Turkey: Our patience with Russia 'has a limit'

Foreign minister says Moscow overreacted when it fired warning shots at a Turkish vessel in the Aegean Sea on Sunday.

    Turkey: Our patience with Russia 'has a limit'
    Turkish Foreign Minister Mevlut Cavusoglu says Russia has put itself in a 'ridiculous position' [Andrej Cukic/EPA]

    Turkey's foreign minister has said Ankara's patience with Russia "has a limit" after Moscow's "exaggerated" reaction to a naval incident between the two countries, an Italian newspaper reported.

    A Russian warship fired warning shots at a Turkish vessel in the Aegean Sea on Sunday to avoid a collision. The Turkish military attache in Moscow was summoned over the incident.

    "Ours was only a fishing boat. It seems to me that the reaction of the Russian naval ship was exaggerated," Mevlut Cavusoglu told the Italian daily Corriere della Sera in an interview.

    The incident is likely to heighten tensions between the two nations, which are already at odds over Syria, and Turkey's shooting down of a Russian fighter jet last month.

    "Russia and Turkey certainly have to re-establish the relations of trust that we have always had, but our patience has a limit," the Turkish foreign minister said.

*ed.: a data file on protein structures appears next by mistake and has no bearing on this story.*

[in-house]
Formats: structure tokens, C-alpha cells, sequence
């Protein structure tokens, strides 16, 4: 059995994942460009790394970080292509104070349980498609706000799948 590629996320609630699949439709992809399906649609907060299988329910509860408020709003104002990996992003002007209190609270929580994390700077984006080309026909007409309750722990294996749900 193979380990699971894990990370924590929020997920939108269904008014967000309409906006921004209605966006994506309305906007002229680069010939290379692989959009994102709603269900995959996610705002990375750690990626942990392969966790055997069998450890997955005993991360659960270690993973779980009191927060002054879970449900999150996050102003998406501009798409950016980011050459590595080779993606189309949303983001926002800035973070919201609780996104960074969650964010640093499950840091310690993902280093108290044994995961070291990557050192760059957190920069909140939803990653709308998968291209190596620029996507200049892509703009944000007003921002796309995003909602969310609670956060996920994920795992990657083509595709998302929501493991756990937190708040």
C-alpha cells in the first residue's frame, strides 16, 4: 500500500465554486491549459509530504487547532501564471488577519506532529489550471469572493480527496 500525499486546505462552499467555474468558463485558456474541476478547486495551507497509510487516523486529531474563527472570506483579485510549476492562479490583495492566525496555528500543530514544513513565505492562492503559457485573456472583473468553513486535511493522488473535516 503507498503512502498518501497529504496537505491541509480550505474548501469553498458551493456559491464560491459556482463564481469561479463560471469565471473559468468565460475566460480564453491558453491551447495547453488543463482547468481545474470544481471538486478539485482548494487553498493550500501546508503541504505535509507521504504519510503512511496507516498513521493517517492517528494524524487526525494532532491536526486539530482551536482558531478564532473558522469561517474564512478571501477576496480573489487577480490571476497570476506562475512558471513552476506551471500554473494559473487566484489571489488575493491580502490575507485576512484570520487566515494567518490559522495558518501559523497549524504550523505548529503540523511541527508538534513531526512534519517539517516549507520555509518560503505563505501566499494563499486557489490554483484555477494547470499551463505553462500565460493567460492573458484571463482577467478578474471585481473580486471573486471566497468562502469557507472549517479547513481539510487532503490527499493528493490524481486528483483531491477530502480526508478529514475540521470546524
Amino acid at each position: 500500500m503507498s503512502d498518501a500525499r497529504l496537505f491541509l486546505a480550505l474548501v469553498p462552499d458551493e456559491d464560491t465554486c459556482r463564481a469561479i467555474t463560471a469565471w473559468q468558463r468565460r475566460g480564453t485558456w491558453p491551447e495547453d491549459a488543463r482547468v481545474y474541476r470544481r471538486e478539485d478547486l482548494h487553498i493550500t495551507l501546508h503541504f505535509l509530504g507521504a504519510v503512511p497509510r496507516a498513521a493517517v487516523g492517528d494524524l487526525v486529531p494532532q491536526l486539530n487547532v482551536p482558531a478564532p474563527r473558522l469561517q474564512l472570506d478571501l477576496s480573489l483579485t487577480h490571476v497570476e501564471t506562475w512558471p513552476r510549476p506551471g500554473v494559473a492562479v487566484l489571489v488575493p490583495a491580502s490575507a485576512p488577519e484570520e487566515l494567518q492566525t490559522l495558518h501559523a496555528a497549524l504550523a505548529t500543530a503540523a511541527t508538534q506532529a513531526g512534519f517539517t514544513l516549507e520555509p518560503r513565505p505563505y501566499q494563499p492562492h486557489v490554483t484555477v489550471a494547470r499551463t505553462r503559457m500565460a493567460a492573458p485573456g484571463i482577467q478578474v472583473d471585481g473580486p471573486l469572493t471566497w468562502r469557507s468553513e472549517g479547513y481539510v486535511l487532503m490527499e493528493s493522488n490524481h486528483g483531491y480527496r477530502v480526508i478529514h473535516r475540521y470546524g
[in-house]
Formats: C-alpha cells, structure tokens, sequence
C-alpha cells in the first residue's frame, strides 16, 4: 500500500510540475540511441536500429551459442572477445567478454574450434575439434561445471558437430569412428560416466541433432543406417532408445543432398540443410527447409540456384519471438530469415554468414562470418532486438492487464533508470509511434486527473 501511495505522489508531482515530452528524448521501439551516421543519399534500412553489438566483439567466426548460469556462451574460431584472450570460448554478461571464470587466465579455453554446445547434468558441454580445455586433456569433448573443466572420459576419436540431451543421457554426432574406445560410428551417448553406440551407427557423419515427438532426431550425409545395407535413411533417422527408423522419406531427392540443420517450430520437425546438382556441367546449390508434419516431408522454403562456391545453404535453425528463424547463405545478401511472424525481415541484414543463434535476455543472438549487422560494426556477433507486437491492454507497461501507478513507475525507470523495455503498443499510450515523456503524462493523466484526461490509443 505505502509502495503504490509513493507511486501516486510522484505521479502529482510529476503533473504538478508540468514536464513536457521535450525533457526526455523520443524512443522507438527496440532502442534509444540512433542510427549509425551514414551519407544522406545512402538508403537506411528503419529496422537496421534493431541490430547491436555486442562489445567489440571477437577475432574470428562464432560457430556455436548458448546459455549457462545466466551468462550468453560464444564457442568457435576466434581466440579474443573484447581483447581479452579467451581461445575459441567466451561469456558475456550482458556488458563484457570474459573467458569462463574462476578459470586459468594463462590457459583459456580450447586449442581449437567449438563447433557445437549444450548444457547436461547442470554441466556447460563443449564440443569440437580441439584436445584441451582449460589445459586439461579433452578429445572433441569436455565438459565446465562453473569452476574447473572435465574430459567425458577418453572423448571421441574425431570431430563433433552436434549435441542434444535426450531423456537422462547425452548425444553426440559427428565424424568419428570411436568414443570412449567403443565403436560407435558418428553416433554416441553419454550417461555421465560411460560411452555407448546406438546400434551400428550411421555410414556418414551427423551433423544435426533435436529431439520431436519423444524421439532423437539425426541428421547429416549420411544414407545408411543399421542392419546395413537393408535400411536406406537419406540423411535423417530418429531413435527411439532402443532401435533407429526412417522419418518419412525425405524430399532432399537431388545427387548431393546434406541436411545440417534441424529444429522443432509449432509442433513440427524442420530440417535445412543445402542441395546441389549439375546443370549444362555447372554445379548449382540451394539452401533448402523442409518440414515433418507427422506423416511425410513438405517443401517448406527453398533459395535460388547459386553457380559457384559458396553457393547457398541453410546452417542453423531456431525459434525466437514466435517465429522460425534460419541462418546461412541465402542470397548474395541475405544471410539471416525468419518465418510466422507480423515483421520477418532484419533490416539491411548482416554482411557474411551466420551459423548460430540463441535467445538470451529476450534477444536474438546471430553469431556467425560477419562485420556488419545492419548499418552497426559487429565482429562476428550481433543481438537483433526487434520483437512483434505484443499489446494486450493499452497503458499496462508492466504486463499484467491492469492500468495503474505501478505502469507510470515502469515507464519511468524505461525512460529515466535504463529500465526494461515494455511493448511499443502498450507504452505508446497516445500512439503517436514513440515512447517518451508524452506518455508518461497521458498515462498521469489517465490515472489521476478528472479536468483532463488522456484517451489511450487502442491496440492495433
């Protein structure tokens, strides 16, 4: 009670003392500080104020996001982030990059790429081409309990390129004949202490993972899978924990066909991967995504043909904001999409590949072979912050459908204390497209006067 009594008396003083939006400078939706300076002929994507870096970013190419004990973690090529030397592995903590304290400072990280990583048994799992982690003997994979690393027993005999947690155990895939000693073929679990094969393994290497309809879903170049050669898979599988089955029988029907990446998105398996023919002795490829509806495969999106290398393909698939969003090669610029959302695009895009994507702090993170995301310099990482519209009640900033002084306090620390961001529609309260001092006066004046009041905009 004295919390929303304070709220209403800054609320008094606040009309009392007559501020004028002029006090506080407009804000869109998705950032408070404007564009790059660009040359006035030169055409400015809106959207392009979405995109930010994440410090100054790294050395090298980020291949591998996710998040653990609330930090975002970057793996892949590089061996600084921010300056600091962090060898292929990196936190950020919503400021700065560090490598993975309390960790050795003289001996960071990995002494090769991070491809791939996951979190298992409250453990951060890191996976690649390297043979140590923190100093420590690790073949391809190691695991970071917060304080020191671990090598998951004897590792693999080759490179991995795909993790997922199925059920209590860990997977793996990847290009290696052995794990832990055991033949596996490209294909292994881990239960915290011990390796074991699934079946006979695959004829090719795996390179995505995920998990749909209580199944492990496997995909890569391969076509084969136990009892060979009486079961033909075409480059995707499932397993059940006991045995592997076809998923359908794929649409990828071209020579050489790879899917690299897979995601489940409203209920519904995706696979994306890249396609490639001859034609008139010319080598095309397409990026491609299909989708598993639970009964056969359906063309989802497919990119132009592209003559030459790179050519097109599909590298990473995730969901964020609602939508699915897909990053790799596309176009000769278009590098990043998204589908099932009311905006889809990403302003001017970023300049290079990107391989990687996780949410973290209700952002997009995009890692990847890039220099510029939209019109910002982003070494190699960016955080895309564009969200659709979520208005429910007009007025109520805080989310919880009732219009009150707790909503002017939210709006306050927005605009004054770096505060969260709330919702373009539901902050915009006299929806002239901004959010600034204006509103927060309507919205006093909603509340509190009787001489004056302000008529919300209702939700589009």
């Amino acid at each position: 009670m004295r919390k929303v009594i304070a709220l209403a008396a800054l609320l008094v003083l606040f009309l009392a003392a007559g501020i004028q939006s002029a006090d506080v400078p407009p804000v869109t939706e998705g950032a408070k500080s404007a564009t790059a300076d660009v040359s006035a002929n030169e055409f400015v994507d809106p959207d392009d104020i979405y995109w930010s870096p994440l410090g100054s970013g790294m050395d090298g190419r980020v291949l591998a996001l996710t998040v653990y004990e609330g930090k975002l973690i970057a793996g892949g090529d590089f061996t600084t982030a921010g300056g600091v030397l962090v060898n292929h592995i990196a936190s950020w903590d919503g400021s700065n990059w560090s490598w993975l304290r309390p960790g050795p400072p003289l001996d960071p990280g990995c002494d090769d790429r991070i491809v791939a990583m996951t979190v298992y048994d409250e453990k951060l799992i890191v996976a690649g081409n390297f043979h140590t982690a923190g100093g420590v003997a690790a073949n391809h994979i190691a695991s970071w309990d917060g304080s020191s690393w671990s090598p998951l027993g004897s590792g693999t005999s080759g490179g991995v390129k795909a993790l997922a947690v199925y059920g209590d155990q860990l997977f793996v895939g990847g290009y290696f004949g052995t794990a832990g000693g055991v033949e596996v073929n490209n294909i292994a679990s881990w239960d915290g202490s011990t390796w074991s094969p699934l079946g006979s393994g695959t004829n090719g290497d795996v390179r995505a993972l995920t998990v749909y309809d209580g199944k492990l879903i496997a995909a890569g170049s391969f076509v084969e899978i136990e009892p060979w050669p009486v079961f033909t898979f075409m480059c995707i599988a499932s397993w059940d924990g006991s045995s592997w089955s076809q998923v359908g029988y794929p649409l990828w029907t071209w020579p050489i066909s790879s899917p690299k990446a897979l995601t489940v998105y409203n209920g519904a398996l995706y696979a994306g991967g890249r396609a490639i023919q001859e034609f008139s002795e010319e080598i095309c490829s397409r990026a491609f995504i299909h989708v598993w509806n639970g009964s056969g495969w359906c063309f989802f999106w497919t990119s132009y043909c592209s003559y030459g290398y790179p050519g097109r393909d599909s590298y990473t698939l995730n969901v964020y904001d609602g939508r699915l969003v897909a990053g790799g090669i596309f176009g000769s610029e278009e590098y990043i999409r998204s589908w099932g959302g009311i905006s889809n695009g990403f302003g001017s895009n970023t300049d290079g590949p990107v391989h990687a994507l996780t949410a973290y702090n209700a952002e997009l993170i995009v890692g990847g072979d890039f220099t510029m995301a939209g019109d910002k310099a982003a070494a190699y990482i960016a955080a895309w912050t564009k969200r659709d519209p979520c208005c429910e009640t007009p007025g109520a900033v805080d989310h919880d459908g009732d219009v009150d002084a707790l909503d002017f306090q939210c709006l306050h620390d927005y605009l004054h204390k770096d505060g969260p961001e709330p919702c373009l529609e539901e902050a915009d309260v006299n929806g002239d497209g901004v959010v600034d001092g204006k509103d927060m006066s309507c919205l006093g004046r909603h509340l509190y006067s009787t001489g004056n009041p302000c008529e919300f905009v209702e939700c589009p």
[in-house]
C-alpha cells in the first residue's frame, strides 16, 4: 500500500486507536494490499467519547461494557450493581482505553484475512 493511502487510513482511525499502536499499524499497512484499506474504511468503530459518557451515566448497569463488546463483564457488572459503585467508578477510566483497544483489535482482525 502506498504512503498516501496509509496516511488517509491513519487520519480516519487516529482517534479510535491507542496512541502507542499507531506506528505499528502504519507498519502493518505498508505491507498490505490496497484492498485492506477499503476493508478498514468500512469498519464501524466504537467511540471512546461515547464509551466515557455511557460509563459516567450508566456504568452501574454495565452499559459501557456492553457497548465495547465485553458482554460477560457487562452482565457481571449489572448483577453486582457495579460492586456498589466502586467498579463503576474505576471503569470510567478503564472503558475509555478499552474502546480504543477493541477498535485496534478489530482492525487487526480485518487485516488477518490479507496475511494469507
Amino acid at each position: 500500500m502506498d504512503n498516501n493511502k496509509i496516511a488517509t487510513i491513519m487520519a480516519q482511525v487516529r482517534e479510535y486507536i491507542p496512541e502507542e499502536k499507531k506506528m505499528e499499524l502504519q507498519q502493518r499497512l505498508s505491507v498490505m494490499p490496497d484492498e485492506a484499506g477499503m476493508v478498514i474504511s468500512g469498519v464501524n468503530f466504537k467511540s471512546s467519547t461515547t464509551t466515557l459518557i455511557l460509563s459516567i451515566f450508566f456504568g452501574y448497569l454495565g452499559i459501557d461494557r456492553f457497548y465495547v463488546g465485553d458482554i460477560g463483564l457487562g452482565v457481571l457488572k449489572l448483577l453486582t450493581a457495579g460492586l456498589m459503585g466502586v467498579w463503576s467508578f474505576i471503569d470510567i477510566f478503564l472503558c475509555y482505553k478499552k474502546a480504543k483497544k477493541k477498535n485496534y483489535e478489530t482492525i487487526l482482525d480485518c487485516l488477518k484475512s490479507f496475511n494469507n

Moscow claims 'proof' of oil deals between ISIL and Turkey

    Cavusoglu said Russia had already "put itself in a ridiculous position" with accusations by President Vladimir Putin that Turkey had shot down the jet to protect oil supplies from the Islamic State of Iraq and the Levant (ISIL).

    "No one believed it," he said.

    He also criticised Russia's military intervention in Syria, saying it was aimed at propping up the regime of President Bashar al-Assad, not aimed at fighting ISIL.

    "Unfortunately Russia is not in Syria to fight terrorists," he said, adding only eight percent of its air strikes had been aimed at ISIL, while 92 percent were against other groups hostile to Assad.

    Cavusoglu also said air strikes were not sufficient to defeat ISIL and soldiers on the ground were necessary, according to the interview.

    SOURCE: Reuters


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